“I never know what is going on anymore.” She said, in a near sobbing voice, “I don’t know any of these people.” Her eyes looked about her modest bedroom that had another patience, asleep, in it, “They come and go and I never know what they want.” She leaned in close to me and whispered, “They won’t let me leave.”
My eyes went to her legs covered by the blanket. I suspected she couldn’t have moved on her own if she wanted to, “We can go now if you want.”
Her face brightened and then she shook her head, “No, we can’t go. It’s not safe outside.”
She pulled the blanket about her again and I patted her knee softly. Kathy looked around the room with wide eyes and then peered at me once more, “Do I know you?”
Giving her hand another pat, I picked up the tea and felt the cup in my palm to make sure it wasn’t too hot for her, “It’s Tammy.” I held the cup to her, “I brought you some tea. I thought you may like it.”
Kathy eyes shifted restlessly over my face and finally reached over to take the cup from me, her face relaxed, “How are the children, Tammy?”
“They’re good. Getting into all sorts of trouble as kids do.”
She smiled and sipped the tea, “I know. My own were always a handful.” Her expression shifted and tears filled her eyes, “I can’t remember the last time I saw them.”
“I can bring them tomorrow if you want,” I offered, watching as she took another sip of tea. I forced my hands to relax against my knees and leaned back from the woman a few inches.
Her expression darkened at that and she shook her head, “No… Billy was always the bad one. Alice was always so ungrateful!” She pushed the cup back at me, “I don’t want this.” Nodding, I took the tea and leaned back in my chair as I cradled the cup in my palm as she continued to speak.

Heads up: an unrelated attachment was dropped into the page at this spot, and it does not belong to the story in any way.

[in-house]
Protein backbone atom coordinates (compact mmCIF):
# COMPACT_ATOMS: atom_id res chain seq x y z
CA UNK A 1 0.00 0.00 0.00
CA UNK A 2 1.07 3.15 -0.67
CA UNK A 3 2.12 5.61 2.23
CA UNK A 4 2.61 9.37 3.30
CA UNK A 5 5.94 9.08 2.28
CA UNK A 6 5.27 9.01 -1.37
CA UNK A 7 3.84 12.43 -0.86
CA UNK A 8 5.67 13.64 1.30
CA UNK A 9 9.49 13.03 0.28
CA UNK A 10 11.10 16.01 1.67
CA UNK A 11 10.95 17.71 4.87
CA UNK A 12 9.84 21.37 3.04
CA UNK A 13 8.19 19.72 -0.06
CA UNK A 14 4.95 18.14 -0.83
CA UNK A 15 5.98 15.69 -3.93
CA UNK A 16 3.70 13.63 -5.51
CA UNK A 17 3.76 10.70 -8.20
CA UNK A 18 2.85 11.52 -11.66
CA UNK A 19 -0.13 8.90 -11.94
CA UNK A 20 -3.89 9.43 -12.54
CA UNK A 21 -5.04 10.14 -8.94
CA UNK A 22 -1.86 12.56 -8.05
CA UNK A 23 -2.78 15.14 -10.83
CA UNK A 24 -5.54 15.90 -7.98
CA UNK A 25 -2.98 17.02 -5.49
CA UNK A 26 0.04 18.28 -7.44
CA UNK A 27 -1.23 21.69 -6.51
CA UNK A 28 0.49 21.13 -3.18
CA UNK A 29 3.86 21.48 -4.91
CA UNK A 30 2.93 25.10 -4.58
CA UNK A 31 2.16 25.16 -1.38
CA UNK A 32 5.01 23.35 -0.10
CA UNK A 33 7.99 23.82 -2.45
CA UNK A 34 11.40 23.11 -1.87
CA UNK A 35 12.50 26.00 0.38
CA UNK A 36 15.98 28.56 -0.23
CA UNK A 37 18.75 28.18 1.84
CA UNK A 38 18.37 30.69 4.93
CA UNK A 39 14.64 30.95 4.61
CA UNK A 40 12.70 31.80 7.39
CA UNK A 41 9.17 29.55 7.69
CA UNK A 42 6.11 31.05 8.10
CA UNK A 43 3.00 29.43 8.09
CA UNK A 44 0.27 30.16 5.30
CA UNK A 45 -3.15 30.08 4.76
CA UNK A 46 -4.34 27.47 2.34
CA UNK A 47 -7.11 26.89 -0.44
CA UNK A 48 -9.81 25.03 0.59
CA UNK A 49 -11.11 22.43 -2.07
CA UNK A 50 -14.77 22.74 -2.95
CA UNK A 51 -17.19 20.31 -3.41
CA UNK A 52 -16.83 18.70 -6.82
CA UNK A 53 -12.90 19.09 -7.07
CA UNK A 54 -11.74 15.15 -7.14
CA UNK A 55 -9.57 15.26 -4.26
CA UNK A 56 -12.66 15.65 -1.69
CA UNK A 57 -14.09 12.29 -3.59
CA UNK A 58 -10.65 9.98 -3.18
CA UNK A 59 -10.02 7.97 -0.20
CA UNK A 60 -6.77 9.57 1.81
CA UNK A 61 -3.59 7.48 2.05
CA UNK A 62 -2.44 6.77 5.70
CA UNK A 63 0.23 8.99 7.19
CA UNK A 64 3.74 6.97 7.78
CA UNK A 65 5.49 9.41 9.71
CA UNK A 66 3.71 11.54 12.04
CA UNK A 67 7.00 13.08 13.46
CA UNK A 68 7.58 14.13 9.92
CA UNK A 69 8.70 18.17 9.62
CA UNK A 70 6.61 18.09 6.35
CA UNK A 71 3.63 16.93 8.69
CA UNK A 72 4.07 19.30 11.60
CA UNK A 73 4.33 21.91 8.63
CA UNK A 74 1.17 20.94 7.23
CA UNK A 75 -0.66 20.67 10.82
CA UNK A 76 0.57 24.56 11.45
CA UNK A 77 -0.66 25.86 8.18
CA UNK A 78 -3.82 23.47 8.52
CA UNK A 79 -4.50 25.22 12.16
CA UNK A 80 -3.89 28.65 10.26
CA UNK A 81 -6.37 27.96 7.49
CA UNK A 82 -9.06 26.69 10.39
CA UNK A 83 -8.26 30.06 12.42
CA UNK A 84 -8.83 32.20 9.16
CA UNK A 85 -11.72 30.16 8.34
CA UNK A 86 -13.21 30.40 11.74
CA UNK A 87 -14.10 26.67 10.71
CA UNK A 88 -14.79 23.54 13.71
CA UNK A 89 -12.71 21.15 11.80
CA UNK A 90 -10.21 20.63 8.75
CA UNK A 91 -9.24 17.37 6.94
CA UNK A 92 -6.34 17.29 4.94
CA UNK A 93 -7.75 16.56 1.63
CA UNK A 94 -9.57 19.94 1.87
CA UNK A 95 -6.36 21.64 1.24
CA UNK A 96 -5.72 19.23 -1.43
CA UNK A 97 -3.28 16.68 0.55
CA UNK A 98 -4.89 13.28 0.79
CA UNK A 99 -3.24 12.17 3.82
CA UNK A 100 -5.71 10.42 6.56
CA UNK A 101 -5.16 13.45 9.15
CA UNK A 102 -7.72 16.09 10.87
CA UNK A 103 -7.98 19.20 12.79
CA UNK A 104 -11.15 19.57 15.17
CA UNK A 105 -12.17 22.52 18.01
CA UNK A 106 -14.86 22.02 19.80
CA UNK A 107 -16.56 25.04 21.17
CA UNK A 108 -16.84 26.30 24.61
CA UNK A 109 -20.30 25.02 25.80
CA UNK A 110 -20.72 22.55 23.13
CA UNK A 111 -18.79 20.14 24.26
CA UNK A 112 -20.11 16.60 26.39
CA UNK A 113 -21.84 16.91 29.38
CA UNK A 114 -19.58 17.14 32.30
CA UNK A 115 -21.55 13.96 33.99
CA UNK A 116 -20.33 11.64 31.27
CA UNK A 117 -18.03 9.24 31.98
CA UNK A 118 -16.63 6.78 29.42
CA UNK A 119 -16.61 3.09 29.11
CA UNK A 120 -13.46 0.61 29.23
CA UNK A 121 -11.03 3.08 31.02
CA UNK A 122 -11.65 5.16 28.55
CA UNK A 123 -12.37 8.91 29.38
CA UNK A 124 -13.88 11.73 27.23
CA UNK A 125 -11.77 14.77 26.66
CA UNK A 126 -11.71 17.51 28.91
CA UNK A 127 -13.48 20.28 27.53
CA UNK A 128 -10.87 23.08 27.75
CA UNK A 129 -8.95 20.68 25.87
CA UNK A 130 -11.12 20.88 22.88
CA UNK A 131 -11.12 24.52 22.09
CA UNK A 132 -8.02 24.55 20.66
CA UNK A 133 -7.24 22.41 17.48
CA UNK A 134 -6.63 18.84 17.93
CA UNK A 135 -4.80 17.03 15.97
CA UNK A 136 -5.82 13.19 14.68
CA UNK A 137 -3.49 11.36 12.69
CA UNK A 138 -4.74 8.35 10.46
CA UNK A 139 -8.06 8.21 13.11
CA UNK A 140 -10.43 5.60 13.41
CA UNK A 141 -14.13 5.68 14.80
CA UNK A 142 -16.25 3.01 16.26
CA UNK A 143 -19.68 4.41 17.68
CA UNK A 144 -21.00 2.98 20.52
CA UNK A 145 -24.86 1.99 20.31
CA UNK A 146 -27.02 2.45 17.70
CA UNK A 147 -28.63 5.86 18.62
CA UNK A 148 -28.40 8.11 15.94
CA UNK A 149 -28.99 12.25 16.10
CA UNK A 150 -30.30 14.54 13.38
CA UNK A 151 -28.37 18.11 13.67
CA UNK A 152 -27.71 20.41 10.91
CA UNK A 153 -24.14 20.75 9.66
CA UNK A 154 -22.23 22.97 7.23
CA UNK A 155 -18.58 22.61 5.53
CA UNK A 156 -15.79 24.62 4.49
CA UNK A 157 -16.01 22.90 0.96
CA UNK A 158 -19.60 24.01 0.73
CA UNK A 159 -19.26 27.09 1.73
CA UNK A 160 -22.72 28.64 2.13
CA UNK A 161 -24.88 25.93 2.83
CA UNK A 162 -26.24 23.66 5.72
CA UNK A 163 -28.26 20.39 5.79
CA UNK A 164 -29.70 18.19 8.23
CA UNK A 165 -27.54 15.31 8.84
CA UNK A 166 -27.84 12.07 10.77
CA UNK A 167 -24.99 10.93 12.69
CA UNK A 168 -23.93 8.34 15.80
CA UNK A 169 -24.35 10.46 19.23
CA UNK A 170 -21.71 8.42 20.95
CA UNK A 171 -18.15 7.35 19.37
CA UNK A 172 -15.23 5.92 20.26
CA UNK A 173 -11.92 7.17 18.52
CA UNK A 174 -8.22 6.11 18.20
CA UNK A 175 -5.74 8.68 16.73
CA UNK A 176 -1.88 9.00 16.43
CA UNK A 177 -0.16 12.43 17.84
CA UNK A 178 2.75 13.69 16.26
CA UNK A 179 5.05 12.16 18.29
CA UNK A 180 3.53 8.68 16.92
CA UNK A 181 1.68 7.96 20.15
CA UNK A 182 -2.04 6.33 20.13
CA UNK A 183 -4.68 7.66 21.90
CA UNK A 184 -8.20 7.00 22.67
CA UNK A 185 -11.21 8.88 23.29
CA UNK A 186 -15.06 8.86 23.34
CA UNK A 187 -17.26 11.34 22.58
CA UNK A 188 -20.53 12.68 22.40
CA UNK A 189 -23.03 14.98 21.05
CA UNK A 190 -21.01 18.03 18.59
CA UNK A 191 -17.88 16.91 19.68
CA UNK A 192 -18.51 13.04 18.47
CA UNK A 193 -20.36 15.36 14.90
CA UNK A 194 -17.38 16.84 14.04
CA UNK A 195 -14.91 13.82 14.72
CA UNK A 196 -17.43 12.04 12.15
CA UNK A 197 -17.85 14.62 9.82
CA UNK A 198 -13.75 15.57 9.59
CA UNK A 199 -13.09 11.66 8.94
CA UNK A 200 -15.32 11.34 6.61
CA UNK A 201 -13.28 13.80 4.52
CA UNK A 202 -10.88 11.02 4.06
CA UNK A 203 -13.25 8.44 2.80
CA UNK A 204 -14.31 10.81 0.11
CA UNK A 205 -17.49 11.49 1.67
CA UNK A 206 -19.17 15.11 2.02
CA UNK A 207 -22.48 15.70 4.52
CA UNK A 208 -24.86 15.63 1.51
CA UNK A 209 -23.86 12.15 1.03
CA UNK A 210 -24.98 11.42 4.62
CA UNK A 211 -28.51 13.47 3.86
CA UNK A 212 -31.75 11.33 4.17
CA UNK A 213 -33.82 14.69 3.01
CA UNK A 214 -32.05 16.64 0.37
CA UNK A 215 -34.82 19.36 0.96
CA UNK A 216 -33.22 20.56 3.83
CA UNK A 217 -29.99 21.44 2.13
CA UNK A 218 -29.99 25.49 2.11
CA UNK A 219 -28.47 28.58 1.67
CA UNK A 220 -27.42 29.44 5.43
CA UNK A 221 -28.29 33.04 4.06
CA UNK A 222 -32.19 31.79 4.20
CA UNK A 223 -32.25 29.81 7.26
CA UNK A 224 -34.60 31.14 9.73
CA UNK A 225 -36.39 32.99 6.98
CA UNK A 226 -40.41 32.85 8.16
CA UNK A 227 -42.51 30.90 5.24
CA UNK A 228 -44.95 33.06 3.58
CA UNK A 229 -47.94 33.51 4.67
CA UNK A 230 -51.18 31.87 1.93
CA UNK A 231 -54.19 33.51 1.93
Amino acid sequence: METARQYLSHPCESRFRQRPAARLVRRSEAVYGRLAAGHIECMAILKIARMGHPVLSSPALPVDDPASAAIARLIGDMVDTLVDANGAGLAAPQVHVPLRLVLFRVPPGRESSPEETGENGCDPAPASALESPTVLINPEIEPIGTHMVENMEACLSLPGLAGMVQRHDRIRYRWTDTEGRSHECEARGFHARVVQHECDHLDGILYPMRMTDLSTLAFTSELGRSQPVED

“He killed the dog,” Kathy’s held shook faintly as she spoke, “He didn’t do anything. He was a good dog. But he killed him.”
“Who killed the dog?”
“My husband,” She looked at me with wide eyes welling up with tears, “He’d only nibbled on a slipper. Nothing more than a puppy. But Andrew didn’t want any of it. Took the dog out back and shot him.”
“It is… it was such a nice puppy. Yellow and fluffy…”
“A golden retriever?”
“Yes, one of those. I had more dogs since then after Andrew left, but I always felt horrible about the puppy…”
“Tell me about one of your other dogs,” I asked, holding the cup up to her once more.
She took it absently and sipped it, “They don’t feed me here.” She huffed, looking to me once more. “They don’t feed me. They don’t let me leave. I keep trying to call someone, but no one comes. I want to go home.”
“I don’t think they are going to let you leave, Kathy.”
“Well, I want to go home.”
“Where is home, Kathy? Tell me about it.”
Her eyes shifted, looking at me and then past me all at once. I remained as I was, still and non-threatening in her presence. My eyes traveled to the picture frame resting on the dressing table at the foot of the bed. I saw a much younger and more animated version of Kathy there surrounded by two teenage boys, a young girl, and a man roughly her age. They all smiled brightly into the camera with genuine happiness. Two years and no visitors. Unless some horrific accident had occurred, the children should still have been alive. Yet, besides residential staff, the elderly woman had been left alone.
“Where is Billy? And Alex?”
“Out right now,” I said, looking to the two teenagers in the picture once more.